This study examines the positive and negative effects on mental health of three types of network members — friends, relatives and partners. It focuses on how the mental health impact of these relationships changes among young adults who are single, cohabiting, married, or divorced. We test the hypotheses that the negative impact on mental health of problematic relationships varies inversely with the degree to which they are voluntary while the positive impact on mental health of supportive relationships varies directly with the degree to which they are voluntary. Data come from a sample of 1257 young adults who were 25–31 years-old in 1992–1994. Mental health status is controlled through the use of a depression measure obtained from the same persons seven years earlier. In general, the findings support both hypotheses. Problems with partners and relatives have the strongest direct relationships with depression while support from friends has the strongest inverse relationship with depression. For this sample of young adults, relationships with friends have a stronger relationship to mental health than relationships with relatives. However, the results vary across marital statuses: friendships are especially important for the mental health of single and divorced people while problems with partners have a greater impact on depression for married than cohabiting people. The implications of the findings for the functions of network members on mental health are discussed.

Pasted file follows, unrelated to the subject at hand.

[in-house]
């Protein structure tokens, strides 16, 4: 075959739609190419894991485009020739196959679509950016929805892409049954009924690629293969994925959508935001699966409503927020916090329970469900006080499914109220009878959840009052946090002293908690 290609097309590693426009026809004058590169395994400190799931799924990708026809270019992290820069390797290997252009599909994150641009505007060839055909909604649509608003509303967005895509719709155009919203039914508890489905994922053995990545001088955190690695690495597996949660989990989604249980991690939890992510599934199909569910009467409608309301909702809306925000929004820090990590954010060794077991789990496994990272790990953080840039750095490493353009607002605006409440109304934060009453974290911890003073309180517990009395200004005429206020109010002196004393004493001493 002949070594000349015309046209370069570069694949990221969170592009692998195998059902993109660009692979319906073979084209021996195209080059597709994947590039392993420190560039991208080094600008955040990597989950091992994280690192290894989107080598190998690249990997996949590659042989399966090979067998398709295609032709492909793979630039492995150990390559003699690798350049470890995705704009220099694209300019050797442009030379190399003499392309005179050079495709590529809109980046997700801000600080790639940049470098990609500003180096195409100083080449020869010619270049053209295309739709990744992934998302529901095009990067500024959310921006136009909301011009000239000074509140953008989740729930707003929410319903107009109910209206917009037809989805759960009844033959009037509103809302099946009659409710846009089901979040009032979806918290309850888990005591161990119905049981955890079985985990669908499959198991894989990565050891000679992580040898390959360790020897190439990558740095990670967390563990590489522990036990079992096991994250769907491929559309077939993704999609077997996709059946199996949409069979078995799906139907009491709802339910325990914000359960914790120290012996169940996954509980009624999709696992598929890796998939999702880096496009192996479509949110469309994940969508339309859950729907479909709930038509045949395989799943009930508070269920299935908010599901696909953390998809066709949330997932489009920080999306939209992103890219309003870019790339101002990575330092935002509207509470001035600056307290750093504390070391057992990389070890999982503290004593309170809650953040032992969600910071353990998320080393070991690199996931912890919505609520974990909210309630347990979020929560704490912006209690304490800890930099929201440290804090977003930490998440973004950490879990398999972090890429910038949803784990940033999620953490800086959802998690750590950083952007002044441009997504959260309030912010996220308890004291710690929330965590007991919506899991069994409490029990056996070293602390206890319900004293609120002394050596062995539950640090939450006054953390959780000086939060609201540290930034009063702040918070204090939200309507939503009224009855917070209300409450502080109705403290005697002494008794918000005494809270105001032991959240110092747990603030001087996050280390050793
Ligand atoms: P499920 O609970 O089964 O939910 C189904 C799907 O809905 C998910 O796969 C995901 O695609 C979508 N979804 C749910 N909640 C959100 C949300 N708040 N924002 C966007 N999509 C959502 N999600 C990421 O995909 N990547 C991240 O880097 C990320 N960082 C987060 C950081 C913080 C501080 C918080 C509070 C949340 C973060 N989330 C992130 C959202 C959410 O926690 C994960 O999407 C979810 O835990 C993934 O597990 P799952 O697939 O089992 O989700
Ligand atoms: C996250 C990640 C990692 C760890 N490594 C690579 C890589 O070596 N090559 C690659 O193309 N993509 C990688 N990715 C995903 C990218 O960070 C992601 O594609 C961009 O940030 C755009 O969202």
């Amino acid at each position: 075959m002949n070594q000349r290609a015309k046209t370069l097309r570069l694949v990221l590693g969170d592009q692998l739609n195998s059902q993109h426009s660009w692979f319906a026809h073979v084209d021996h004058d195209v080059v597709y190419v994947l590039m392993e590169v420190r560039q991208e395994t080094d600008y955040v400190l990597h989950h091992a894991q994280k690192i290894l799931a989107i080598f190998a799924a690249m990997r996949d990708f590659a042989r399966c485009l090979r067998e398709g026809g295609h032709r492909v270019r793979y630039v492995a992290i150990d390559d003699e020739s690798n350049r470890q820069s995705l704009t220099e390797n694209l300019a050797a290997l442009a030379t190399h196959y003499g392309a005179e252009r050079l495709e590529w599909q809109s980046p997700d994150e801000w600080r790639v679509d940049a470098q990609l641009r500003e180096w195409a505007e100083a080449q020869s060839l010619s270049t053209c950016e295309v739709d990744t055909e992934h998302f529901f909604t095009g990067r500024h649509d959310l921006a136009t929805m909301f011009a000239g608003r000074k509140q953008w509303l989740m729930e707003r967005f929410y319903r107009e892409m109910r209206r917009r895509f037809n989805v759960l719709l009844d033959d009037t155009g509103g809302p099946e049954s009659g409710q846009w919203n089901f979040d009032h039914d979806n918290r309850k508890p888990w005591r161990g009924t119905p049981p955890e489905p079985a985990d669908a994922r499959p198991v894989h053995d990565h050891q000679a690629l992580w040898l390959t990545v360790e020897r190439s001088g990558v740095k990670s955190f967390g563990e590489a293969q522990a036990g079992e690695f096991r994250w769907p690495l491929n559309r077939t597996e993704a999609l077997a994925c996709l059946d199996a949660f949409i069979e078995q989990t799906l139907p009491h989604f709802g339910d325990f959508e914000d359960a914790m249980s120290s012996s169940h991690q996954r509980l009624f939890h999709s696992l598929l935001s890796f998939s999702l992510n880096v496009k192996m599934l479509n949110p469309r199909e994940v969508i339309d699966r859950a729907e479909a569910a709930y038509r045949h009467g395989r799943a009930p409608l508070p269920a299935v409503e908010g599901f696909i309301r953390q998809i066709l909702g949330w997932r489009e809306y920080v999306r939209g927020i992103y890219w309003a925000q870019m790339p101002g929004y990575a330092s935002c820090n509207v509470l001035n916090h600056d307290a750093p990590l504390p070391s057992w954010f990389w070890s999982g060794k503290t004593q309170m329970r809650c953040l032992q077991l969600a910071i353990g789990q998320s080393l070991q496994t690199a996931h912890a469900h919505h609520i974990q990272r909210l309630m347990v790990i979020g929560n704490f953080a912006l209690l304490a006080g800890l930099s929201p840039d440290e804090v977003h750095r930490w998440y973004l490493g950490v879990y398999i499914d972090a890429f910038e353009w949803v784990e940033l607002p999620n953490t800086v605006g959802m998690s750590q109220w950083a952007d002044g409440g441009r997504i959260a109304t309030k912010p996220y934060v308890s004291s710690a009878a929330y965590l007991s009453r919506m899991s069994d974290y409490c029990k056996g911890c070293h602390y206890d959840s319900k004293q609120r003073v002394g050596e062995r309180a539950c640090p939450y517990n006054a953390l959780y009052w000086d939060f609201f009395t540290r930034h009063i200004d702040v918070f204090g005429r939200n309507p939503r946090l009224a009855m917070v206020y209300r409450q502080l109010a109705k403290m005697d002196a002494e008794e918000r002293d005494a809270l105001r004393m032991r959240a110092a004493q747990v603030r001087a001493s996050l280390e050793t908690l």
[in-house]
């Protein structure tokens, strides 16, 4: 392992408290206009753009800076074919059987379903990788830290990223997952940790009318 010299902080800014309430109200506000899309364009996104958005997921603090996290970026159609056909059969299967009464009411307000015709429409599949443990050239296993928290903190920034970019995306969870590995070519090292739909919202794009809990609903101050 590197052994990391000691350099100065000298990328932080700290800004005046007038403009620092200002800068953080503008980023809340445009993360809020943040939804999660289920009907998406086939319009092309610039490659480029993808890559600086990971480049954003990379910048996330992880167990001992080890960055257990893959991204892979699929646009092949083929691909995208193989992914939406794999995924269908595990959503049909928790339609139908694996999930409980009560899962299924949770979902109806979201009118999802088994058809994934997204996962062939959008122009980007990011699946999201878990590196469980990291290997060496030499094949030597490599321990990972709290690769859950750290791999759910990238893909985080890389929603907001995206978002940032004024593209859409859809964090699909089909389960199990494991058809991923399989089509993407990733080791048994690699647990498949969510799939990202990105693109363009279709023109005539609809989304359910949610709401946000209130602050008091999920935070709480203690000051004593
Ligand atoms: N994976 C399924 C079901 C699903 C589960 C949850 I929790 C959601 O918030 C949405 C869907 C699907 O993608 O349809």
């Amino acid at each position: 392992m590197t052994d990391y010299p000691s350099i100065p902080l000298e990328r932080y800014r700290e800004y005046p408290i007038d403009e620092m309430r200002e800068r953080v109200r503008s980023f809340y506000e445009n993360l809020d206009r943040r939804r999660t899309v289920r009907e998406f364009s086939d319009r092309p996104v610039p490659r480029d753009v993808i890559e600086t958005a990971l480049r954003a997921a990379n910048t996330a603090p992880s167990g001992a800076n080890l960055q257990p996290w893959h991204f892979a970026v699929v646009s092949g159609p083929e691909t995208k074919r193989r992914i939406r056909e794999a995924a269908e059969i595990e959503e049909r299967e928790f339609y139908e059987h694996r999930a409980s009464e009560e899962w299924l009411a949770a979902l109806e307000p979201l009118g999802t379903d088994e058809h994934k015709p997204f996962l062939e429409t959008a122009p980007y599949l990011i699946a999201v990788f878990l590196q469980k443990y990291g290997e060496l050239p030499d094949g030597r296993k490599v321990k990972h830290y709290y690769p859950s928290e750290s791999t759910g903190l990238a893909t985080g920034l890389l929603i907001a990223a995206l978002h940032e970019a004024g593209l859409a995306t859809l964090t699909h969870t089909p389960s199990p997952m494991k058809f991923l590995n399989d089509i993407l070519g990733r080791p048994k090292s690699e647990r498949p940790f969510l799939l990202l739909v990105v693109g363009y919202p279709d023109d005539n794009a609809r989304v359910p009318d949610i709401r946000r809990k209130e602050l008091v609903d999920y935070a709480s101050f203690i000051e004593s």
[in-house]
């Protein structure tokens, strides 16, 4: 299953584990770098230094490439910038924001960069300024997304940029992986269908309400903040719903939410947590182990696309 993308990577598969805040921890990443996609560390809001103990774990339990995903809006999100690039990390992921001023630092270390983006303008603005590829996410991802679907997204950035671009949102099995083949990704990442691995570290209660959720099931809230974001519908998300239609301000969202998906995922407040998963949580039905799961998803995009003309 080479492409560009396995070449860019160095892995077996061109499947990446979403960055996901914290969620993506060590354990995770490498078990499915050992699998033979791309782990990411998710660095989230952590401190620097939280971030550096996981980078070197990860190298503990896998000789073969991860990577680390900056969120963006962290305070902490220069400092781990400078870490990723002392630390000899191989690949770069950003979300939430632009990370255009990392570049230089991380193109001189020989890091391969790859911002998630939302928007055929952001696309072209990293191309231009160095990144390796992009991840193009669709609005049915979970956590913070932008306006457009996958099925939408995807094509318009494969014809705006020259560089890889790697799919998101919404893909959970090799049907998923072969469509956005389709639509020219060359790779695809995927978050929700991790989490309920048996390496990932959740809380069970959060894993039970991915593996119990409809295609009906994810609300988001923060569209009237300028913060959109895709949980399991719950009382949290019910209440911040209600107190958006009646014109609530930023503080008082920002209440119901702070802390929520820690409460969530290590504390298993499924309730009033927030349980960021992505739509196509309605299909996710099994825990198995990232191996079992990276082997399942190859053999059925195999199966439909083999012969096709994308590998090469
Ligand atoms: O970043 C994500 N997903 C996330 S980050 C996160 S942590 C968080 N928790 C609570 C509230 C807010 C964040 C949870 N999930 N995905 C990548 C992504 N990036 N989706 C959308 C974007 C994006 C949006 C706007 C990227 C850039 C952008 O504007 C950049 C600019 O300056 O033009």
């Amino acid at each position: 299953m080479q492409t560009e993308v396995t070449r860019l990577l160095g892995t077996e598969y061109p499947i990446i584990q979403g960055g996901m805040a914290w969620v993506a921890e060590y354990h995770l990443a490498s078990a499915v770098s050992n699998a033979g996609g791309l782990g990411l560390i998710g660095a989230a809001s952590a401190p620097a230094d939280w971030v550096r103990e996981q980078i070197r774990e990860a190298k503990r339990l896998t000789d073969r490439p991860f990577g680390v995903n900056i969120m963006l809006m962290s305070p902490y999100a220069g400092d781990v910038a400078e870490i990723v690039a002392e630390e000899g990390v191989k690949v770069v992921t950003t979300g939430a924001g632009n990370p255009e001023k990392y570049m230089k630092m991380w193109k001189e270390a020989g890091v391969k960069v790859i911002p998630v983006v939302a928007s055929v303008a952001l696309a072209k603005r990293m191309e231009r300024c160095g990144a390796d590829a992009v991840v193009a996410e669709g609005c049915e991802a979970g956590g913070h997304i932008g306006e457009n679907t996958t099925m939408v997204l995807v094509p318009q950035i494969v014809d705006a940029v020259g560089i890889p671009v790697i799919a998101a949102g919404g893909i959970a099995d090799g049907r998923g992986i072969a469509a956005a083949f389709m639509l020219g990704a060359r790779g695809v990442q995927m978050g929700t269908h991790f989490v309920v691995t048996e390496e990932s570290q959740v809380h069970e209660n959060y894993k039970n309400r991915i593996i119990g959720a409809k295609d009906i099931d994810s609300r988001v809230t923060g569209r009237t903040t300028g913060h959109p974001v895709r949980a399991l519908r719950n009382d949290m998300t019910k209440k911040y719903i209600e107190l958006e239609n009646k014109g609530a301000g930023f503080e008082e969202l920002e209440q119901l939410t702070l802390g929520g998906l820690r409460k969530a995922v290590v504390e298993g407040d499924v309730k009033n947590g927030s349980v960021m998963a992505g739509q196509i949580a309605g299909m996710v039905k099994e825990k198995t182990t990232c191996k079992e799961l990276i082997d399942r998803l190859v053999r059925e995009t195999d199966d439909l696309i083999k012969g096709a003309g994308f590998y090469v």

McLaughlin, J., Horwitz, A.V. and Raskin White, H. (2002), "The differential importance of friend, relative and partner relationships for the mental health of young adults", Levy, J.A. and Pescosolido, B.A. (Ed.) Social Networks and Health (Advances in Medical Sociology, Vol. 8), Emerald Group Publishing Limited, Bingley, pp. 223-246. https://doi.org/10.1016/S1057-6290(02)80028-6
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